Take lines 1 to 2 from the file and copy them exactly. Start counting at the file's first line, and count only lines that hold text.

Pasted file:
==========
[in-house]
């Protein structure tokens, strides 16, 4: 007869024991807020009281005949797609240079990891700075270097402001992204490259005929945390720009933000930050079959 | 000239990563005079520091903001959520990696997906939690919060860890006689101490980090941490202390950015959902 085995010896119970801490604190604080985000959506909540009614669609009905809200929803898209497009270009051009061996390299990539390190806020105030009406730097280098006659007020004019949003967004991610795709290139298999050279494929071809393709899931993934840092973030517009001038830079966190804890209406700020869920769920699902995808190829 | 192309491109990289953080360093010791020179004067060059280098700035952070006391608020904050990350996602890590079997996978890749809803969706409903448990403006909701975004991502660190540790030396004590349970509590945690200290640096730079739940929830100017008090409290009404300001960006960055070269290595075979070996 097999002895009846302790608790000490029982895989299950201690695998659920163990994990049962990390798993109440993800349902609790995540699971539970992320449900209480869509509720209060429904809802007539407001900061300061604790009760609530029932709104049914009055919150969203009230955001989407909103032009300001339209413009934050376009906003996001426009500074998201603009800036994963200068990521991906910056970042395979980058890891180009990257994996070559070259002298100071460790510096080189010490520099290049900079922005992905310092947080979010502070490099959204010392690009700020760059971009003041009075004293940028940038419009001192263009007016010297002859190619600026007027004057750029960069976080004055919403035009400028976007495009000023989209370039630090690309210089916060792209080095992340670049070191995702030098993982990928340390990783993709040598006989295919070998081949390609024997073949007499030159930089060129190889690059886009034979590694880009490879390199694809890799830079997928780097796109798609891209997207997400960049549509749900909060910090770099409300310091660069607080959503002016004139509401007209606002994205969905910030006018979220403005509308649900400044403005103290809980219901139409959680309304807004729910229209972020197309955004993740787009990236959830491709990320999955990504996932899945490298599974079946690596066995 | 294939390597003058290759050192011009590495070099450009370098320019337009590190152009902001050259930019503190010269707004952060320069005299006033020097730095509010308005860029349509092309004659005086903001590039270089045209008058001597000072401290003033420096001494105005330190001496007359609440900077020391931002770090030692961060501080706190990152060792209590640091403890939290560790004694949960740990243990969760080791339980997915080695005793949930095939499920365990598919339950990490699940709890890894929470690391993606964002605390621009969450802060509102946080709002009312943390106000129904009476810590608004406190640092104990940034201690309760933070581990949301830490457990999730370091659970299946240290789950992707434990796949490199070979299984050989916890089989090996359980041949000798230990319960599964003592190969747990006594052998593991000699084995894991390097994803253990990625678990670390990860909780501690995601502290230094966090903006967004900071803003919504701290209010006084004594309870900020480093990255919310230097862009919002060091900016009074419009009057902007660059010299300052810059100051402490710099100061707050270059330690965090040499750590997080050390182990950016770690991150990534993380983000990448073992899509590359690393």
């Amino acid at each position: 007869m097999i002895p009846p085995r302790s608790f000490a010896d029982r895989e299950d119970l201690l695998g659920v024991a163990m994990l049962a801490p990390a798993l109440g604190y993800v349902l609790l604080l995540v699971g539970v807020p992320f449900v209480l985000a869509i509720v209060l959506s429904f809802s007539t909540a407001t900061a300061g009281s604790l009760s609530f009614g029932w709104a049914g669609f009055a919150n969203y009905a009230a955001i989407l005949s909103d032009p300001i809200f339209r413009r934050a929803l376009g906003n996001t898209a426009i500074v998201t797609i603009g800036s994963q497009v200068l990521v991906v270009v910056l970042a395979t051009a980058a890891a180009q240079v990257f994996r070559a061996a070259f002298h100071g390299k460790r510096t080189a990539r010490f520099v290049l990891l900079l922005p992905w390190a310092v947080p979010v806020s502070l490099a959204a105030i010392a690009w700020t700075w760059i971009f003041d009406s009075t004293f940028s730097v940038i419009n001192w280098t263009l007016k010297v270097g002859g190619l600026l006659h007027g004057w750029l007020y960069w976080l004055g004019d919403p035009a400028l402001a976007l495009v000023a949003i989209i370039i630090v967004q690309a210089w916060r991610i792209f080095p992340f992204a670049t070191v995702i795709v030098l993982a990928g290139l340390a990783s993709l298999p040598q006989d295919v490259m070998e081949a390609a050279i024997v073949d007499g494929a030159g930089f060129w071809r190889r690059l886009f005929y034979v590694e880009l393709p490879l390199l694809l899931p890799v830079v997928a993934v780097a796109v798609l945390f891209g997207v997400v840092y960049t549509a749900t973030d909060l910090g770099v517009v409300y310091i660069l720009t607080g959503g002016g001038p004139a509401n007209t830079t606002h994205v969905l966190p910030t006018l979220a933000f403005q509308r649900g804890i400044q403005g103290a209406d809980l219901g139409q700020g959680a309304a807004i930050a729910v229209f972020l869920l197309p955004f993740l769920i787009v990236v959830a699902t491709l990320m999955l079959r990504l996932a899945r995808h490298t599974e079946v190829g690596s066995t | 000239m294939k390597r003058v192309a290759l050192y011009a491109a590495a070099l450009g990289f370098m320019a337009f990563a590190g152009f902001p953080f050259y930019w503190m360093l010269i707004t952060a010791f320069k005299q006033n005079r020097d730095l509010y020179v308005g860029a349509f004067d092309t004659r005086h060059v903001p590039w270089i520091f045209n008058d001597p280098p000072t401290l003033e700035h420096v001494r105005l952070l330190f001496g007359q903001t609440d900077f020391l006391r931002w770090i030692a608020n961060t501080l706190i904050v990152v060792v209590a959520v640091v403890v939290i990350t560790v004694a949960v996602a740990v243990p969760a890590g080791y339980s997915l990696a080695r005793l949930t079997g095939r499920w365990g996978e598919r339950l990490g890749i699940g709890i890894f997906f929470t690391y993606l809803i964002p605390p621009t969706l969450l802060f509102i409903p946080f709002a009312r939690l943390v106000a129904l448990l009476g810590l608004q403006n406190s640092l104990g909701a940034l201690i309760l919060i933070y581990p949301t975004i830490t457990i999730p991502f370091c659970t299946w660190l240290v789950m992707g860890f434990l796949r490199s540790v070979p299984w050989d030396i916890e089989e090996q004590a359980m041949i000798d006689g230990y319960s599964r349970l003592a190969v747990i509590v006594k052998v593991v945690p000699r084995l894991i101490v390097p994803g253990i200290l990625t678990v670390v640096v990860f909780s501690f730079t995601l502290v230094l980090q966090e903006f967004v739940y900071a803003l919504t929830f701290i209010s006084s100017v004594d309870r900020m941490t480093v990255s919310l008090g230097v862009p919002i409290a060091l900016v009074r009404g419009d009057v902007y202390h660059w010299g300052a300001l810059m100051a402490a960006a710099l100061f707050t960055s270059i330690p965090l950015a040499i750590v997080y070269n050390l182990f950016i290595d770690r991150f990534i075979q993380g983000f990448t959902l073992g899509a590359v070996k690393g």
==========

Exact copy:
[in-house]
């Protein structure tokens, strides 16, 4: 007869024991807020009281005949797609240079990891700075270097402001992204490259005929945390720009933000930050079959 | 000239990563005079520091903001959520990696997906939690919060860890006689101490980090941490202390950015959902 085995010896119970801490604190604080985000959506909540009614669609009905809200929803898209497009270009051009061996390299990539390190806020105030009406730097280098006659007020004019949003967004991610795709290139298999050279494929071809393709899931993934840092973030517009001038830079966190804890209406700020869920769920699902995808190829 | 192309491109990289953080360093010791020179004067060059280098700035952070006391608020904050990350996602890590079997996978890749809803969706409903448990403006909701975004991502660190540790030396004590349970509590945690200290640096730079739940929830100017008090409290009404300001960006960055070269290595075979070996 097999002895009846302790608790000490029982895989299950201690695998659920163990994990049962990390798993109440993800349902609790995540699971539970992320449900209480869509509720209060429904809802007539407001900061300061604790009760609530029932709104049914009055919150969203009230955001989407909103032009300001339209413009934050376009906003996001426009500074998201603009800036994963200068990521991906910056970042395979980058890891180009990257994996070559070259002298100071460790510096080189010490520099290049900079922005992905310092947080979010502070490099959204010392690009700020760059971009003041009075004293940028940038419009001192263009007016010297002859190619600026007027004057750029960069976080004055919403035009400028976007495009000023989209370039630090690309210089916060792209080095992340670049070191995702030098993982990928340390990783993709040598006989295919070998081949390609024997073949007499030159930089060129190889690059886009034979590694880009490879390199694809890799830079997928780097796109798609891209997207997400960049549509749900909060910090770099409300310091660069607080959503002016004139509401007209606002994205969905910030006018979220403005509308649900400044403005103290809980219901139409959680309304807004729910229209972020197309955004993740787009990236959830491709990320999955990504996932899945490298599974079946690596066995 | 294939390597003058290759050192011009590495070099450009370098320019337009590190152009902001050259930019503190010269707004952060320069005299006033020097730095509010308005860029349509092309004659005086903001590039270089045209008058001597000072401290003033420096001494105005330190001496007359609440900077020391931002770090030692961060501080706190990152060792209590640091403890939290560790004694949960740990243990969760080791339980997915080695005793949930095939499920365990598919339950990490699940709890890894929470690391993606964002605390621009969450802060509102946080709002009312943390106000129904009476810590608004406190640092104990940034201690309760933070581990949301830490457990999730370091659970299946240290789950992707434990796949490199070979299984050989916890089989090996359980041949000798230990319960599964003592190969747990006594052998593991000699084995894991390097994803253990990625678990670390990860909780501690995601502290230094966090903006967004900071803003919504701290209010006084004594309870900020480093990255919310230097862009919002060091900016009074419009009057902007660059010299300052810059100051402490710099100061707050270059330690965090040499750590997080050390182990950016770690991150990534993380983000990448073992899509590359690393």